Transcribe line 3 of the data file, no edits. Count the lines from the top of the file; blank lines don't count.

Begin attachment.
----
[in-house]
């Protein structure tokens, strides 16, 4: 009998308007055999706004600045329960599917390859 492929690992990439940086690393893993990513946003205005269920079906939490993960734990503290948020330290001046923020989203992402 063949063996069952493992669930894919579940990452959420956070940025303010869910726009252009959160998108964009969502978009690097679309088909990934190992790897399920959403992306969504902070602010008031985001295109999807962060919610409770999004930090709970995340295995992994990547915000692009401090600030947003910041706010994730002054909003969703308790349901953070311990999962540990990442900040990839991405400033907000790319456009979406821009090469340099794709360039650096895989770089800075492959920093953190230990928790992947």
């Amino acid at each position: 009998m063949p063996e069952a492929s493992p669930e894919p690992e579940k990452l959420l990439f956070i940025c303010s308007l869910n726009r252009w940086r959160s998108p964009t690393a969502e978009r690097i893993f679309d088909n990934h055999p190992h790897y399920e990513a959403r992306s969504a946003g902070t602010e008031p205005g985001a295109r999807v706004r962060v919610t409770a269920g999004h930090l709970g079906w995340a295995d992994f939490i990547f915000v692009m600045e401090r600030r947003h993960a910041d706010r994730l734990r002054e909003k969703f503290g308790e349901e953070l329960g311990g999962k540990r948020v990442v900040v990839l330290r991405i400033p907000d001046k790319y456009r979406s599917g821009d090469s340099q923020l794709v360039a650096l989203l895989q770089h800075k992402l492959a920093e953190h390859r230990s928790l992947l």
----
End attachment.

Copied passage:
């Amino acid at each position: 009998m063949p063996e069952a492929s493992p669930e894919p690992e579940k990452l959420l990439f956070i940025c303010s308007l869910n726009r252009w940086r959160s998108p964009t690393a969502e978009r690097i893993f679309d088909n990934h055999p190992h790897y399920e990513a959403r992306s969504a946003g902070t602010e008031p205005g985001a295109r999807v706004r962060v919610t409770a269920g999004h930090l709970g079906w995340a295995d992994f939490i990547f915000v692009m600045e401090r600030r947003h993960a910041d706010r994730l734990r002054e909003k969703f503290g308790e349901e953070l329960g311990g999962k540990r948020v990442v900040v990839l330290r991405i400033p907000d001046k790319y456009r979406s599917g821009d090469s340099q923020l794709v360039a650096l989203l895989q770089h800075k992402l492959a920093e953190h390859r230990s928790l992947l």